In the last couple of days I have monitored reaction to Interior Secretary Ken Salazar’s announcement that wolves are being removed from the Endangered Species List in the western Great Lakes states and parts of the northern Rocky Mountains.
The Humane Society of the United States calls the wolf recovery “a minor expansion…”
The Natural Resources Defense Council said, “We are close to creating the conditions necessary for a real recovery (emphasis mine) for wolves; but this is a setback for this goal.”
Defenders of Wildlife said, “Delisting the wolf at this point completely undermines the serious work, consideration, and cooperation among all stakeholders that is necessary before being to seriously declare the gray wolf recovered.”
All three of these groups seem to be stating that wolves are not recovered yet, but they might be one day in the future. What none of these groups will actually commit to is a number where they would agree wolf recovery has been reached. If recovery is reached, one of the battles that has kept their lawyers in business for years will dry up.
In real numbers, the “minor expansion” HSUS referred to is this: Other than a threatened population in Minnesota, there were practically no wolves at all in the lower 48 in 1974—but there are about 5,500 wolves in the lower 48 today. When the U.S. Fish and Wildlife Service began re-introducing wolves to Yellowstone in 1995, they established a scientific goal of 300 individual wolves and 30 breeding pairs (sustained for three years) to call the wolves “recovered.” Today in that region, there are 1,600 individual wolves and 95 breeding pairs.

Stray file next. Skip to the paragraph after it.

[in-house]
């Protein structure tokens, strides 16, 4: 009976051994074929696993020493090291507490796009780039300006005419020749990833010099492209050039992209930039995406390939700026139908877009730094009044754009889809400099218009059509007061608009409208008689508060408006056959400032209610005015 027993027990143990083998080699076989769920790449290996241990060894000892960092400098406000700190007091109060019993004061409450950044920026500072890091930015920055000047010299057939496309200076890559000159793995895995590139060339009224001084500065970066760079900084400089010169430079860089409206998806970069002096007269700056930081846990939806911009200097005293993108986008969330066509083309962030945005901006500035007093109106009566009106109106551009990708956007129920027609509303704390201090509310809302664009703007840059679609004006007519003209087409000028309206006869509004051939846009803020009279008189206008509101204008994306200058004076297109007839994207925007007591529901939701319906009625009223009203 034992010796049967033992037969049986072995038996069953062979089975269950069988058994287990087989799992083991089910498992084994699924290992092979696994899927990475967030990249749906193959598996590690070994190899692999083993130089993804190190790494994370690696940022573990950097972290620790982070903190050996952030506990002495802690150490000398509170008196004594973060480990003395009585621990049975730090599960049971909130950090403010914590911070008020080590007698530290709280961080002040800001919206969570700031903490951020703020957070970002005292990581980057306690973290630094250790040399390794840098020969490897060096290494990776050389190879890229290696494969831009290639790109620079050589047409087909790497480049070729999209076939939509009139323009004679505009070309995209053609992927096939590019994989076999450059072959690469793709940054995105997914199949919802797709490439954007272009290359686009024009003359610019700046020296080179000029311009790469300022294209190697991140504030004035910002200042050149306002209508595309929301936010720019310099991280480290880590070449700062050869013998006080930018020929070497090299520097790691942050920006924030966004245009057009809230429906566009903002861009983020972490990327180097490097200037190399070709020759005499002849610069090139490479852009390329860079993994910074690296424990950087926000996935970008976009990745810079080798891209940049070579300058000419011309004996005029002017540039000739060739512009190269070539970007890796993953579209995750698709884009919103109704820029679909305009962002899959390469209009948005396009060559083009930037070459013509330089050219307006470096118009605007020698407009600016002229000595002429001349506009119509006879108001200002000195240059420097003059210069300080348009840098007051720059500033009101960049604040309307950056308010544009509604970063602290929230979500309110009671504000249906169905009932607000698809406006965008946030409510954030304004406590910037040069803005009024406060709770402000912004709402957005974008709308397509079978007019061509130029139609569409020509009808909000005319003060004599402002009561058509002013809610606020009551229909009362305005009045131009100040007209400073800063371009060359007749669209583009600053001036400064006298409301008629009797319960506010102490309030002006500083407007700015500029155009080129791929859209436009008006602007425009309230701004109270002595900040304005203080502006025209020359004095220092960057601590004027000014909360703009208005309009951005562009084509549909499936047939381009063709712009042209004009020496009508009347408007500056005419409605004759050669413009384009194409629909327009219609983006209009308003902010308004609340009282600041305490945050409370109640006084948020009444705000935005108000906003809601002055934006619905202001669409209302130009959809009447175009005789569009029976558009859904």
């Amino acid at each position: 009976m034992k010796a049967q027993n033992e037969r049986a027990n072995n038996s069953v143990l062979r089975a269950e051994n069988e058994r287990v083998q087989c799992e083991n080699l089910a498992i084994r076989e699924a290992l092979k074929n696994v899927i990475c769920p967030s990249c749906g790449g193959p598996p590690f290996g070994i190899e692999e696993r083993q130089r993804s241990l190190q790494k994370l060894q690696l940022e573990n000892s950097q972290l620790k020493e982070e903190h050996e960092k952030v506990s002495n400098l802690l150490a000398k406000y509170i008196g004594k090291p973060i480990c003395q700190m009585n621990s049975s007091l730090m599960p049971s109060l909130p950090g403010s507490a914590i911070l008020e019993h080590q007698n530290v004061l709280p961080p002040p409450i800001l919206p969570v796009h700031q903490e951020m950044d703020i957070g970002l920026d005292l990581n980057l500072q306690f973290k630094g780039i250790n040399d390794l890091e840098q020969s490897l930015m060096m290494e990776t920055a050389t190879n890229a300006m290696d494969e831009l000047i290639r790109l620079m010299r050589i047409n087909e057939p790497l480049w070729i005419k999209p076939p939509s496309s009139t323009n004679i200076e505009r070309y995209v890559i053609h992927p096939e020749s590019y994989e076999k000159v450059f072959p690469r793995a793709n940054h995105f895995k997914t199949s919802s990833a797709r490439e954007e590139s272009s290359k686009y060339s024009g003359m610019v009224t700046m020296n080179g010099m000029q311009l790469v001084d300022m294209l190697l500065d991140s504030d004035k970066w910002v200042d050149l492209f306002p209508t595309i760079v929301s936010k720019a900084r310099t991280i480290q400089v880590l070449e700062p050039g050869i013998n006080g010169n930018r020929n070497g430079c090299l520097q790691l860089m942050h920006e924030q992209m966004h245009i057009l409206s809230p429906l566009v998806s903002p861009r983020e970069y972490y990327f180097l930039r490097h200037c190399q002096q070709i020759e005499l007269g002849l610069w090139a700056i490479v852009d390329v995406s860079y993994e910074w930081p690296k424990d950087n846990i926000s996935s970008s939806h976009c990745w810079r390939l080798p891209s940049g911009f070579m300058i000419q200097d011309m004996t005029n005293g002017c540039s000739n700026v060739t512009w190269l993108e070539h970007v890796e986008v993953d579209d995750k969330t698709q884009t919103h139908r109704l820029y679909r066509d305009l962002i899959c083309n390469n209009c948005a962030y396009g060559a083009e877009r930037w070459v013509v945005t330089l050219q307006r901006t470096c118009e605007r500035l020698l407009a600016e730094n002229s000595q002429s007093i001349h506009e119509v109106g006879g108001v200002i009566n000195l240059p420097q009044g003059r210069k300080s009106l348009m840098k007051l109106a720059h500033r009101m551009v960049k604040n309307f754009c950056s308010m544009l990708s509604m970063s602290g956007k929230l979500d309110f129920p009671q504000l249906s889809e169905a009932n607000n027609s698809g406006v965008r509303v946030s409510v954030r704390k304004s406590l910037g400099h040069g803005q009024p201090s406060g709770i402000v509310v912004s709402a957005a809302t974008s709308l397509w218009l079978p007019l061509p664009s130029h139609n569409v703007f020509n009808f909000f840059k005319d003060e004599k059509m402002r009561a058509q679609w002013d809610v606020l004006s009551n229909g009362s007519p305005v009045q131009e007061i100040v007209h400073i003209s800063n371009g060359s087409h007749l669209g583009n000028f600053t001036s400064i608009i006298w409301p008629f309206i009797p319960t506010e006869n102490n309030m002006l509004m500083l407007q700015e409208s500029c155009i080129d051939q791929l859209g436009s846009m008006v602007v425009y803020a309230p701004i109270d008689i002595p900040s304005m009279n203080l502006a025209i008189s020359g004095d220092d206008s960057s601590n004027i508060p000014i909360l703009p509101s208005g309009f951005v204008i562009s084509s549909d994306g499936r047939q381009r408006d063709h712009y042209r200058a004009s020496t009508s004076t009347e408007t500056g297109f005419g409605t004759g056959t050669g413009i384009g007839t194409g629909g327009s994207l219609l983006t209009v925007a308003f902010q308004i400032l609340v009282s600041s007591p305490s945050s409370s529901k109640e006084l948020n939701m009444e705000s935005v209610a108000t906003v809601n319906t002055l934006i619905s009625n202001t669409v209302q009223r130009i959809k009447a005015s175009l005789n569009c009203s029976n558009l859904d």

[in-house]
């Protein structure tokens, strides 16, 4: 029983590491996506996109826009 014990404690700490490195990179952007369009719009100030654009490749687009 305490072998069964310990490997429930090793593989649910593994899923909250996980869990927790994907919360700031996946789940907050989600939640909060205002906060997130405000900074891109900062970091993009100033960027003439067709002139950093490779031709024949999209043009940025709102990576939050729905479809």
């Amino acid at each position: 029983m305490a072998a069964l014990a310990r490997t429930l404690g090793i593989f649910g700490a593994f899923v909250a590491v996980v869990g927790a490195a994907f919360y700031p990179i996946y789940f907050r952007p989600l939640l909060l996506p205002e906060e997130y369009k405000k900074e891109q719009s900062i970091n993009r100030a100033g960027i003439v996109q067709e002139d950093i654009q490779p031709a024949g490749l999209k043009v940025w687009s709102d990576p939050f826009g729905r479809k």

This cannot possibly be called “minor,” nor does it remotely suggest that recovery is still unreached. It’s been reached and surpassed—by about 500 percent.
I ask these groups: How many wolves will it take before you will agree they are recovered? And on what grounds will you oppose their management then?
Defenders of Wildlife President Rodger Schlickeisen also said that delisting “…would undermine the goal of a ensuring a healthy, sustainable wolf population in the region.”
No it won’t. All the states involved—Minnesota, Michigan, Wisconsin, Montana, Idaho, Wyoming, Oregon, Washington and Utah—have put years of effort into creating wolf management plans that do just that—ensure the long-term sustainability of the animals. Salazar kept wolves in Wyoming on the Endangered Species List—something none of these groups mentioned—precisely because there were concerns about that state’s plans.
Contrary to what all the animals rights’ groups would have you believe, wildlife management plans involve more than just hunting seasons. They involve population monitoring, disease control, research, habitat assessment, and livestock conflicts. With predator species like wolves, they look at the toll taken on elk, moose and deer, too. And the hunting seasons are by no means a given—Minnesota’s wolf plan calls for no hunting for five years after delisting!
So when animals rights’ groups tell you wolf delisting will put “…wolves back on the Endangered Species List,” as Melanie Stein of Sierra Club said, it simply isn’t true.
All these groups have pledged to challenge the wolf delisting in court, so their lawyers can breathe easy about employment for the moment. But the USFWS seems to have built a stronger case than ever to justify delisting. Let’s hope the wolf stays delisted and the states retain the right to manage wolves themselves. A wolf litter is typically 4-6 pups, but up to 14 in one litter have been documented. If some management isn’t imposed soon, wolves may well move past “recovered” into “too many.” If they aren’t there already.